“I really don’t think any leader, any elected official could be moving these any faster than my team is moving them. And my team is taking so many hits. Do you know how mean people are in the neighborhoods?” Ryan said in an interview, visibility irritated. “The amount of threats of lawsuits, the verbal abuse that people are taking in my office, just for answering the phone to say, ‘Hello, how can I be of service to you?’ … They’re being abused daily — abused daily! — by people that really don’t want anything to improve, I guess. Or they just want people who are homeless to go away — just to vanish and go away.”

After months of negotiations, Ryan said his team is making headway because, as he puts it, “the mayor discovered that there [were] emergency powers.” The mayor pledged this February to speed up the process and issued an emergency order allowing him to take land from any city department for use as a safe rest village location. It was one of three emergency orders he’s issued aimed at the homeless crisis this year. All shelters are now expected to open by the end of 2022.

Finally, we have the amount of resources we need. But we also have stakeholders that haven’t been at the table before and we have to let them in.

Dan Ryan, a candidate for Portland City Council

The commissioner said he’s neutral about the nonprofit advocacy group People for Portland’s proposed ballot measure to sharply change Portland’s approach to homelessness. The group has proposed a November ballot measure to reroute money voters approved for services to keep people at risk of homelessness in their homes — rent support, addiction help, mental health counseling — and instead, put it toward emergency shelter. (The money comes from a 1% tax placed on affluent residents.) The measure would also require cities to enforce any campings bans they have on the books.

Ryan said he believed the high-earners who are now paying the tax had a right to weigh in on how the money is used.

“Finally, we have the amount of resources we need,” he said. “But we also have stakeholders that haven’t been at the table before and we have to let them in.”

Among his other accomplishments, Ryan counts teaming up with Commissioner Mingus Mapps to make the city’s much-despised permitting system less of a headache and “disrupting the narrative of housing first versus shelters.” Upon entering office, Ryan said he was surprised at what he saw as many of the county officials bird-dogging the creation of housing at the expense of other necessities. He says he’s worked to push a “service-first” approach where the priority is bringing services to people experiencing homelessness.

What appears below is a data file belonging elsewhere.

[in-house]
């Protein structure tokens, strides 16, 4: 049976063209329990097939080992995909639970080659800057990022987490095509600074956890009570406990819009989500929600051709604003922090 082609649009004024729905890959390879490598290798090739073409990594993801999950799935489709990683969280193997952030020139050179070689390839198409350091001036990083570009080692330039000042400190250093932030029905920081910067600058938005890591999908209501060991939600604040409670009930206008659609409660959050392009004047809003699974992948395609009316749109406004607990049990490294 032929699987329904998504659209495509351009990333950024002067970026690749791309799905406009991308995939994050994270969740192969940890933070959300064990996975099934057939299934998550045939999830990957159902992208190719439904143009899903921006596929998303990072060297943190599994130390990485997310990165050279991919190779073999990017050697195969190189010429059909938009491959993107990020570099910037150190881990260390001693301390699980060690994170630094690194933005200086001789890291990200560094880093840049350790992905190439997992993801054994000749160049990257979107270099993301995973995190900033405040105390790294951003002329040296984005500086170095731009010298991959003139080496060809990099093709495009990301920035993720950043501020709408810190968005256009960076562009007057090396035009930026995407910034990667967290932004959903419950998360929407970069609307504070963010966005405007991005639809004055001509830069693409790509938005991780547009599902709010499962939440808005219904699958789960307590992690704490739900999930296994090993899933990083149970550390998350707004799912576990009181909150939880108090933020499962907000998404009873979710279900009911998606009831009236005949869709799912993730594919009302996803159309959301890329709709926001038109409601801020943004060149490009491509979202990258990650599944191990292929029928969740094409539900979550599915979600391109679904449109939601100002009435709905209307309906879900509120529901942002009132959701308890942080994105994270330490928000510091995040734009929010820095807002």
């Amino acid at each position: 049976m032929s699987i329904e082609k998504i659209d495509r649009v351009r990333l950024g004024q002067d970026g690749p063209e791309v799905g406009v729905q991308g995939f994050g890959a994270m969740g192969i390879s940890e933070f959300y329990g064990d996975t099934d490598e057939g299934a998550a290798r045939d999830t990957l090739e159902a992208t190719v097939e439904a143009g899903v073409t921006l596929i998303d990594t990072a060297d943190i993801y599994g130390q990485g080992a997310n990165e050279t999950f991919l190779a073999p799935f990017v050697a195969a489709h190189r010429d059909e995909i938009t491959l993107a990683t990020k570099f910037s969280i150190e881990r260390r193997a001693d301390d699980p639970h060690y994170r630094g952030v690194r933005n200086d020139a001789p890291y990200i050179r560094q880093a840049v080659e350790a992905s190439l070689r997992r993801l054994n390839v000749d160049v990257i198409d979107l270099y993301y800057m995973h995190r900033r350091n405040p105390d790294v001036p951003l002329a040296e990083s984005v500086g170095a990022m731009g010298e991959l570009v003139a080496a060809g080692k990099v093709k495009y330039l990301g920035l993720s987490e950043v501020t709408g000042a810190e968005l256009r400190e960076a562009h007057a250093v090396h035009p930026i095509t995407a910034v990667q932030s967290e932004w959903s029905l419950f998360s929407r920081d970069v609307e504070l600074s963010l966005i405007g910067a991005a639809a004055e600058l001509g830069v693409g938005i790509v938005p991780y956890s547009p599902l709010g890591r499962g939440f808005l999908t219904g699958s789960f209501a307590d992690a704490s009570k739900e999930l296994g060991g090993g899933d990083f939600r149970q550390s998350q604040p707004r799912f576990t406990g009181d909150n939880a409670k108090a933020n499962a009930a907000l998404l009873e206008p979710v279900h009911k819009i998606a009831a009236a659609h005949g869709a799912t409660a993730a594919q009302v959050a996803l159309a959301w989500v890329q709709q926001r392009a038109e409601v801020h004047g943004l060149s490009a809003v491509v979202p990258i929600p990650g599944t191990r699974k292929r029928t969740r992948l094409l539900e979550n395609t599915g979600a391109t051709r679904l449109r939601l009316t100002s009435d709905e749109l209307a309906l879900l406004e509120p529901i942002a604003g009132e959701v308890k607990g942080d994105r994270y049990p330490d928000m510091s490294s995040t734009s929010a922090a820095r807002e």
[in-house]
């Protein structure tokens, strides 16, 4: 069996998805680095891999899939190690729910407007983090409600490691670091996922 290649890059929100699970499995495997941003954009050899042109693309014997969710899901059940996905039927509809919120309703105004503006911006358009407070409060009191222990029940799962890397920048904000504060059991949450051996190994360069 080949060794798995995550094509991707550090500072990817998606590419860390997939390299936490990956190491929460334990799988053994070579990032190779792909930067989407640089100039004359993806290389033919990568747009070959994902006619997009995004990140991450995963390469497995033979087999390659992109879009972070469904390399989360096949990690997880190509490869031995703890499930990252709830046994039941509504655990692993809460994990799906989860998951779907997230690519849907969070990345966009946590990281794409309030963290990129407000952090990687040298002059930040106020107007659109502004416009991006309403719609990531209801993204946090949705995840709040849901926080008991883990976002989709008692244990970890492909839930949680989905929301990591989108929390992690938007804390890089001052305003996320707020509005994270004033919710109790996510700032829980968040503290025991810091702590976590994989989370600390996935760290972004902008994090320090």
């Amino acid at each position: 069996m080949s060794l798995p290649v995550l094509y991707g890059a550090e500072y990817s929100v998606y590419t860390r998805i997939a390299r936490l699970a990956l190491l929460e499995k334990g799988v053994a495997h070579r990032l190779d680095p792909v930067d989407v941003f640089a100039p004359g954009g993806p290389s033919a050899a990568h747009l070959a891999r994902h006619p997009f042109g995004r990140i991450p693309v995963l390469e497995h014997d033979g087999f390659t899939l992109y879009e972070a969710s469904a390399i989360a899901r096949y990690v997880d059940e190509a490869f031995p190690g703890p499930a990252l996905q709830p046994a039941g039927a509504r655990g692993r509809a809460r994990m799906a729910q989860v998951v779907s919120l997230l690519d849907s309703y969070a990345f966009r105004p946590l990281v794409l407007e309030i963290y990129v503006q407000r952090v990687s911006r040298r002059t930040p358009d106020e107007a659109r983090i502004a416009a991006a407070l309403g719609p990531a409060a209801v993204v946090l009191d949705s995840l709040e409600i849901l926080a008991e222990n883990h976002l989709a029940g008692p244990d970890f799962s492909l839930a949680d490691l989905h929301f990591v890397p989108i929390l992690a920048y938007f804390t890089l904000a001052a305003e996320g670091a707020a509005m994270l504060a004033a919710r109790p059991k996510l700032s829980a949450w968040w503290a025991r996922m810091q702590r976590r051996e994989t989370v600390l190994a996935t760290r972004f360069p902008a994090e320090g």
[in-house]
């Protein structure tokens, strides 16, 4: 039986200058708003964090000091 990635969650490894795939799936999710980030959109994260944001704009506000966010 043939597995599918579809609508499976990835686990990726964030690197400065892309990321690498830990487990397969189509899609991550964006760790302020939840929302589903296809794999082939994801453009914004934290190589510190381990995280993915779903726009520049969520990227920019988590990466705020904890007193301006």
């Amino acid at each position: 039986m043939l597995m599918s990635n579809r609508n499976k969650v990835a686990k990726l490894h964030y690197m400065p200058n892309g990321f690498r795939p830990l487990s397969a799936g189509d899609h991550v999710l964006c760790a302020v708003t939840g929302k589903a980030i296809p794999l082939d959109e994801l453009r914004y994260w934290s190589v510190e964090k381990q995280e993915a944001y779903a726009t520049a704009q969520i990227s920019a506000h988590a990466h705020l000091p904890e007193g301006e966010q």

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Through it all, Ryan has kept a lower profile than most of his colleagues, preferring to do most of his negotiating out of the public eye.

“If the typical Portland was sitting on the bus or the bar next to Dan Ryan, I doubt they’d know they’re sitting next to a City Council member,” said pollster John Horvick, with Portland-based DHM Research. “I don’t think has really captured Portlander’s imagination, and, frankly, that’s to his benefit right now. It’s better to be an unknown figure on City Council than the one people are drawing their attention to.”

Ryan’s term, while quiet, has been punctuated with the occasional bout of controversy. He drew the ire of many of the city’s progressives last May when he voted to hold off on fully funding Portland Street Response, an unarmed emergency response program that dispatches a team of health workers and a paramedic to calls for people in a mental health crisis. And after telling potential voters that he would be supportive of substantial cuts to the police bureau, he voted against an $18 million cut to the bureau’s budget. He said at the time the cuts weren’t thought out and represented “a threat to our current public safety.”

That night, protesters stormed his house, chucking eggs and cracking two terracotta planters. It was one of several instances in which demonstrators marched to his home. (Ryan said he consulted with his neighbors before running for office again as his house had been targeted so many times.)

Ryan said the contentious vote was just him sticking to his convictions.

“I was told by every political person: I made a terrible mistake, and I’ll never get reelected,” he said. “I think I showed you that I was an independent person.”